Favorite Apps 2017

Given that it’s the end of 2017, it’s time for TechnicalCafe’s annual “Favorite Apps” post! As usual, I’ve used a variety of apps throughout the course of the year, with many coming in handy or being used every single day. Whether it’s keeping up with what family and friends are doing or taking some quick notes, my phone is probably one of, if not the most used device that I own, with much of this utility owed to the apps that are installed on it.

Below, in no particular order, you’ll find a list of some of my “favorite” apps from 2017. It’s likely that some of these apps appeared in previous versions of this post, simply due to how often they’re used and how helpful they may be.


Tweetbot, by TapBots, is a third-party Twitter client that has a clean and easy-to-use user experience, while also offering a variety of gesture-based controls. For example, if you’re in the main timeline and swipe a tweet to the side, you can view replies and other information about it. Swiping the other way will bring you straight to a reply screen, where you can then write and send your own reply.

With an easy to use navigation and a clean and modern looking UI, I would recommend Tweetbot to anyone who’s looking for a no-nonsense way to view, write, and manage their tweets and Twitter profile. For those who use a Mac computer, Tweetbots also offers a downloadable client, as well.


SnapChat likely needs no introduction, and is an app that I use pretty much every day. With a great deal of friends and family members using the service to send quick photos and videos of what’s going on in their day, it’s fun to open the app and see what everyone’s up to. With the ability to dress up snaps with text, stickers, and filters, it can be a lot of fun to try and craft a creative photo or video and share it with friends and family.


Like with SnapChat, Instagram is an app that I use daily in order to keep up with what family, friends, and others are up to. For those that aren’t on the service, Instagram enables users to post photos and videos, with others being able to comment on them. Additionally, Instagram also enables users to post SnapChat-like stories so that users can see small updates throughout the day that do not appear in the regular feed or on the poster’s profile.


Ever since I (momentarily) switched to an Android phone in 2014, Evernote has been my go-to app for taking and storing the majority of my notes on the go. Whether it’s a list of items to pack for a trip or a photo of something that I’d like to remember, Evernote has support for it.

One feature that I particularly like about Evernote is that, in addition to being a mobile app, the service is also available as both a downloadable desktop app and a web app. This can be especially useful for when I’d like to write a more “complicated” or “drawn-out” note or if I’m just using my computer and don’t want to pull out my phone to remember something.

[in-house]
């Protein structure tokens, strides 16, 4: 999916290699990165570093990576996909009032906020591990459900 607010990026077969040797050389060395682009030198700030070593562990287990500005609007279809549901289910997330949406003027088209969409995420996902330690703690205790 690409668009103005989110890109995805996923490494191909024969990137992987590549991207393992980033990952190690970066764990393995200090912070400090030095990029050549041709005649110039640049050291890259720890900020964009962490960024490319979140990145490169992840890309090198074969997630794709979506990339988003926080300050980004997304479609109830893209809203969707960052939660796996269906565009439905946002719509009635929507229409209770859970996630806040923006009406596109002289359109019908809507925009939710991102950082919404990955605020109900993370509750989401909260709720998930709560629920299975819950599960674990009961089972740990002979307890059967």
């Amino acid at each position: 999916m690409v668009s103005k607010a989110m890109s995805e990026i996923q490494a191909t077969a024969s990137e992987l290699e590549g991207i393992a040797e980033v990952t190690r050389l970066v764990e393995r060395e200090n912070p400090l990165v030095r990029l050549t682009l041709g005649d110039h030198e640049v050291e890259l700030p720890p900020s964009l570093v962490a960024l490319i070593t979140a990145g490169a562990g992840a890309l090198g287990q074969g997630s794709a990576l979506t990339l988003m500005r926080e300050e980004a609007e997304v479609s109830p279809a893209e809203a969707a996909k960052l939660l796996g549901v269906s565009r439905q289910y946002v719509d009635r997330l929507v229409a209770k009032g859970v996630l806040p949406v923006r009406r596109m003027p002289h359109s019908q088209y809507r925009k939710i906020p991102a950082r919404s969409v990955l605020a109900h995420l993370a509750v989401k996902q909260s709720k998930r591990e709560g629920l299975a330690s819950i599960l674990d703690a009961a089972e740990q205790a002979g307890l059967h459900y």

One drawback to the free version of Evernote (which is what I currently use), however, is that the service limits users to being signed in to a maximum of two devices at a time (not including the web app). So, if you have the Evernote app installed on an iPhone, Mac, and an iPad, for example, you’ll have to pick which of the two you’d like to keep signed in, unless you either purchase a premium subscription or log in via the web app instead.


With all of the websites and services that are available today, it’s virtually impossible to remember what passwords you chose for each service, especially if they’re comprised of a variety of different characters (upper and lower-case letters, numbers, and symbols). This is where 1Password comes in – it provides a password-protected vault for users to store their passwords and other sensitive data in. What’s more is that all of the data stored within 1Password is encrypted, so even if someone were to get ahold of your backup, they still wouldn’t be able to determine what was stored in it.

Using 1Password is easy, and users can even choose to unlock their vaults using a fingerprint or FaceID, should they wish to do so. Then, finding a password (or other information about an account, etc.) is as simple as typing in the name of the website or service or simply scrolling through a list to see the available options.

Calendars 5

As a Google Calendar user, Calendars 5 has been my go-to calendar app for a few years now. I like how the app supports natural language processing, enabling users to add events to their calendars by simply typing them in “regular” language. For example, you could simply type “Meeting tomorrow from 1-2 PM” and the app would know to add an event to your calendar for the next day from 1:00 PM – 2:00 PM. This prevents users from having to manually select start and end times for events, making it quick and easy to add them to a calendar.